Call him Legion, for he is many. And call him the rightful heir to Prince’s place on the pop charts, because he’s that too. Pretenders to Prince’s throne have made better music, or at least better-respected music, than R. Kelly, but none has projected anything like His Purple Majesty’s multilayered fruitcake of a persona, which is as much a part of his appeal as his skills. On that count, Kells may even have Prince beat.

Prince can turn on a dime from nightclub satyr to mournful penitent to squealing guitar god, and that’s earned him a fan base that crosses all kinds of musical and social divides. R. Kelly seems to have dozens of personalities, each crafted to target a well-defined demographic, and he rarely misses the mark. He’s an NC-17 crooner for the smooth R & B set, a Hallmark balladeer whose 1996 hit “I Believe I Can Fly” is still a staple at high school graduations, and an open-eared experimenter with a weakness for winkingly self-referential remixes that postmodernists love. He writes old-school stepping songs strictly for the grown and sexy, then plays the thug and kicks it in the VIP with a bunch of radio gangstas. Of course, he’s also functionally illiterate and might be a sex criminal–though I’m sure we’ll all grow old waiting for an actual verdict on that one. Altogether he’s the closest thing we’ve got right now to a personification of the pop-music business.

Kelly codified his multifarious approach to the album format with in 2000. Already established as a post-New Jack Swing leading man, he introduced a new role–basically, the rapper who doesn’t rap. Dripping with diamonds and fur, pouring champagne, this new R. Kelly was more likely to duet with Fat Joe than Celine Dion. was his first album to drop after MP3s and file sharing became widespread, so fans could cherry-pick tracks from the persona they preferred.

Kelly went on to solidify his hip-hop credentials, collaborating with Jay-Z for two albums, appearing on high-profile singles by the likes of Young Jeezy and Ja Rule, and even stepping outside radio rap to fold dancehall reggae and crunk into his sound. He didn’t stop there, either: he blew out his story-based lyrics to novella length with 2005’s batshit soap opera “Trapped in the Closet” and developed an almost obsessively recursive songwriting style, not just quoting himself but writing choruses that announced when a track was a remix. In this decade he’s only had a couple singles approach the success of “I Believe I Can Fly,” but his own releases and his steady schedule of cameos have kept him on the charts and arguably increased his currency in the industry, despite the canceled tours and child-porn allegations. His music is an essential element of DJ sets at hip-hop clubs and hipster dance parties alike, thanks to his knack for churning out frighteningly catchy hooks–I’ve had the remix to “Ignition” stuck in my head for entire days–and his ear for novelty. If you don’t like an R. Kelly single, there’s another one in a different style coming right up.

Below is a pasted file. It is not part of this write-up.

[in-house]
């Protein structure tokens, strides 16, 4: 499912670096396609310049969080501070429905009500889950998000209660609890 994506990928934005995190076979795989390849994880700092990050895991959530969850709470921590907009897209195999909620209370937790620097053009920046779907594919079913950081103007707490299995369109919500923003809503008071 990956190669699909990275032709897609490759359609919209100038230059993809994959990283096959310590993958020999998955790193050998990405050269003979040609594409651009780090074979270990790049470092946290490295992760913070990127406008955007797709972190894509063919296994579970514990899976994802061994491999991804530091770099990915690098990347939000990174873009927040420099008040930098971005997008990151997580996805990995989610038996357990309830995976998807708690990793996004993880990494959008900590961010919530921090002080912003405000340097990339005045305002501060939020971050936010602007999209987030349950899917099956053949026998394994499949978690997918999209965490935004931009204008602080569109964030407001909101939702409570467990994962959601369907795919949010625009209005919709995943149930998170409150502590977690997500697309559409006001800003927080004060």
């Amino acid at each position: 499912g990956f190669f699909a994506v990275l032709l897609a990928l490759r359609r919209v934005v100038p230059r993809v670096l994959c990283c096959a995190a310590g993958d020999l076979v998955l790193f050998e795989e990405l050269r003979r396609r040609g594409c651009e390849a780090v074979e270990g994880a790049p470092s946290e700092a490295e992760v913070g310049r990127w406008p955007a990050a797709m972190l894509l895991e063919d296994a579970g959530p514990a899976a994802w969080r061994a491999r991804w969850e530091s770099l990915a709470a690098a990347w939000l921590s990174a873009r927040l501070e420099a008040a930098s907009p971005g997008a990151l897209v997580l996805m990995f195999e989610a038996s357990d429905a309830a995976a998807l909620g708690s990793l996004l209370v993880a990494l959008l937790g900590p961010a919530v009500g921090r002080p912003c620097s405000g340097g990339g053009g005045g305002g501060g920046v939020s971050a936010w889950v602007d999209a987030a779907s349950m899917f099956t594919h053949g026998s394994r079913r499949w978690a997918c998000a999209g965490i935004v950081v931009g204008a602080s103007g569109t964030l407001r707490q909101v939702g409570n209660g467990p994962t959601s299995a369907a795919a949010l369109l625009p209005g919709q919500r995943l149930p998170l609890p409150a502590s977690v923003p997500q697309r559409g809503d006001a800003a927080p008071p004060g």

If the past seven years of Kelly’s career have been like one long test-marketing campaign, then Double Up (Jive), which came out last week, is the focus-grouped result. Though he’s cooled it with the experimentation–there’s nothing here as wild as, say, the bhangra-flavored 2003 cut “Thoia Thoing”–he’s developed a masterful command of his strongest sounds, the ones rooted in hip-hop, soul, pop, and R & B.